Question: Dear Luise: I’m sure this question has risen many times before about sexless relationships. I am 25, my boyfriend is 36 and we have been living together for the past year and a half. The beginning of the relationship was great, He showed affection and attention and we had sex. Ever since we moved in together the sex became less frequent. Not to mention the affection is about none. He won’t even kiss me, and when he does its one of those passive kisses. It seems as though all the passion we once had, is now gone. I have tried different things to keep him interested but none of it seems to have any effect on him what so ever. We have sex about once every 1-2 months. I have talked to him about this and he insists that it’s not me, that it is him. He says that he has things on his mind (for the past year) but he refuses to talk about it. I am uncertain of how to proceed further with the situation. Should I stay in the relationship and see if it improves, or should I leave? Where does one go from here? N.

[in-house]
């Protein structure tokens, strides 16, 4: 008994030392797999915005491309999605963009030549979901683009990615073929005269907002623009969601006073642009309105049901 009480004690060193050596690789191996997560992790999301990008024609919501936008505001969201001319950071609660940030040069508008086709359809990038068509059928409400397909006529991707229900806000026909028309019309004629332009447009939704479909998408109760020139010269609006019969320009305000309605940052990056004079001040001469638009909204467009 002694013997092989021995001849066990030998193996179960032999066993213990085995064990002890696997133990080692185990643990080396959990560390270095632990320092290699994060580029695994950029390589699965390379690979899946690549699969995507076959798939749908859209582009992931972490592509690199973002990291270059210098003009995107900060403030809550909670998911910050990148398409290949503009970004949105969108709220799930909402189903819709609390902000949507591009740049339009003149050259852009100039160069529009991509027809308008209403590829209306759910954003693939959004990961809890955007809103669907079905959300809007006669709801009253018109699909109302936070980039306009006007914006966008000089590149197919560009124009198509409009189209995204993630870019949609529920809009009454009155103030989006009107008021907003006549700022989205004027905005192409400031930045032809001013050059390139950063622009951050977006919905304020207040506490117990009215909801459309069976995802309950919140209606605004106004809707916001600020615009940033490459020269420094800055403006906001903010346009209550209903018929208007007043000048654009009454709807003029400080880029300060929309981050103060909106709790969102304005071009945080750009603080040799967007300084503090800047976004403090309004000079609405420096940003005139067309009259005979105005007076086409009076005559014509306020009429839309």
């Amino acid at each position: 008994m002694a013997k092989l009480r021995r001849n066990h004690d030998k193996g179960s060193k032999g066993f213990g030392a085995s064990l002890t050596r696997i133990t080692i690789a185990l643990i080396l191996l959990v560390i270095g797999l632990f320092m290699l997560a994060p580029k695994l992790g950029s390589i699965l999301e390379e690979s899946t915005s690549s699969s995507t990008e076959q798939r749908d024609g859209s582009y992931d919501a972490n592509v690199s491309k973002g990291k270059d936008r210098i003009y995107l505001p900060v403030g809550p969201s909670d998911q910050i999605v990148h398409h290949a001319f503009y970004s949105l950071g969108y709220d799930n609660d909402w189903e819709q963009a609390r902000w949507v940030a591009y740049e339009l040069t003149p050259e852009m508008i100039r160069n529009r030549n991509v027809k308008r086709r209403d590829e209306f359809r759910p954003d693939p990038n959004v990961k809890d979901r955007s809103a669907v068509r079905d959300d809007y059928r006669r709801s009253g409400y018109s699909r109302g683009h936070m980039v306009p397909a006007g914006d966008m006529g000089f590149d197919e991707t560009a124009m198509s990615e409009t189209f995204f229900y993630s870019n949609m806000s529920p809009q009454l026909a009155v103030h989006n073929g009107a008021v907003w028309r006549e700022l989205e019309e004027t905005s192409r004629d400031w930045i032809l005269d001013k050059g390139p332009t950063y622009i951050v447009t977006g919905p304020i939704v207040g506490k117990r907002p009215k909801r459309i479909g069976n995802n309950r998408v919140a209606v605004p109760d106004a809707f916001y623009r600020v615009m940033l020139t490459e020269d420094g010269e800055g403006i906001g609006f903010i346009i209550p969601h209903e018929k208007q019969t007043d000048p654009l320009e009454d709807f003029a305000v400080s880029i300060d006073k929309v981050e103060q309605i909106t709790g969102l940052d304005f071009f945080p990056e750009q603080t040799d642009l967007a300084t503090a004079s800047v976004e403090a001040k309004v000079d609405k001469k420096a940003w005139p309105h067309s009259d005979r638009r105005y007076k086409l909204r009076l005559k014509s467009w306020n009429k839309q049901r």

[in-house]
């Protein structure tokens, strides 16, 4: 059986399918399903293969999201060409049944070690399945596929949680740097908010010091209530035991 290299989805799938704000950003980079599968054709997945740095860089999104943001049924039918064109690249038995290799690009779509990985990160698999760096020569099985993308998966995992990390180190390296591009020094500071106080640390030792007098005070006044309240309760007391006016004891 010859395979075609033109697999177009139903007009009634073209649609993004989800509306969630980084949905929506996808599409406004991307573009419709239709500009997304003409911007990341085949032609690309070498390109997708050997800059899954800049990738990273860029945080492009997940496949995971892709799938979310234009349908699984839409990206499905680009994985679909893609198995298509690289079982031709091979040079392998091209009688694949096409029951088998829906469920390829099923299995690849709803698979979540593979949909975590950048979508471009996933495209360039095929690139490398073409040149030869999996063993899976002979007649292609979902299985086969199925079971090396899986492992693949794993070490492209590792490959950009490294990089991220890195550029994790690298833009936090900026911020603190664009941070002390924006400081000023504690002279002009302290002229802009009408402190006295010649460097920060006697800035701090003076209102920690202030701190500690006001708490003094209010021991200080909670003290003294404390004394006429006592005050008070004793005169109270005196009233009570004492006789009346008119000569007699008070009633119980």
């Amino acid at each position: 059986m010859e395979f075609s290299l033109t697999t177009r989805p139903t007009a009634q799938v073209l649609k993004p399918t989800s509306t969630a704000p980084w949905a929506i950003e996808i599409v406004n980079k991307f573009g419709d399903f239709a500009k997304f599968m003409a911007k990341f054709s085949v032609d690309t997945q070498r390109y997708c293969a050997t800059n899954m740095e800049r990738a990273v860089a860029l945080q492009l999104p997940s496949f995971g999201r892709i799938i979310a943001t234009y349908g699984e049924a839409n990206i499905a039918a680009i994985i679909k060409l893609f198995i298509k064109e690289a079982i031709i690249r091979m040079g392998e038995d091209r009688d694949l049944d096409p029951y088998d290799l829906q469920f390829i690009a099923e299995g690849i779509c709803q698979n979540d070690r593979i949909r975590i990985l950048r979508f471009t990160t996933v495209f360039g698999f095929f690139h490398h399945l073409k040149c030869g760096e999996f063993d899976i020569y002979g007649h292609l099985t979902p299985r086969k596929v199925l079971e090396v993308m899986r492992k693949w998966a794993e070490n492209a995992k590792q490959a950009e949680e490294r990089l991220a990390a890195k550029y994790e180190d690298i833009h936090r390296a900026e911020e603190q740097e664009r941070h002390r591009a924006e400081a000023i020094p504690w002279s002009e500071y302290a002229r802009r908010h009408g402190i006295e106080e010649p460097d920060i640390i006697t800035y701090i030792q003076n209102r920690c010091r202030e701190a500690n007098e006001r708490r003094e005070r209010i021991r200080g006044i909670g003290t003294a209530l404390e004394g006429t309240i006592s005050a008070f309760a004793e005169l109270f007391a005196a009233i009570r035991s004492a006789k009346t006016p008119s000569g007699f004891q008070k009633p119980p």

Answer: Dear N. If you can have it be the way it is and make peace with that, then staying may work. If you want it to be different, then perhaps it’s time to go.
Often the reason people don’t want to talk about the problem is because they genuinely don’t know what’s wrong and think if they ignore it…it will go away. It’s seldom, if ever, about having too much to think about. Very intense and busy people can have active and creative sex lives…one does not preclude the other.
Sometimes there is a physical issue and a good check-up might be a wise choice if your guy was willing to do that. Often, being committed to ignoring the problem removes that as an option. For some it just seems easier to insist that there is nothing wrong and/or that it is temporary.
I think it would be very difficult to be with someone who was unwilling to face the issue and its ramifications. Wouldn’t an honest person admit to having a serious block and at least be willing to talk about its affect on a partner? For instance, it is not uncommon for guilt about living together to be an issue on an unconscious level. Therapy for those willing to take that on might be useful. Again, the operative word is “willing.”
Beyond that, how can resolution come without mutual compassion? I’m speaking here of the resolution that comes from acceptance, if that becomes necessary. That’s the way partnerships work…when something can’t be “fixed”, it still has to be faced. Blessings, Luise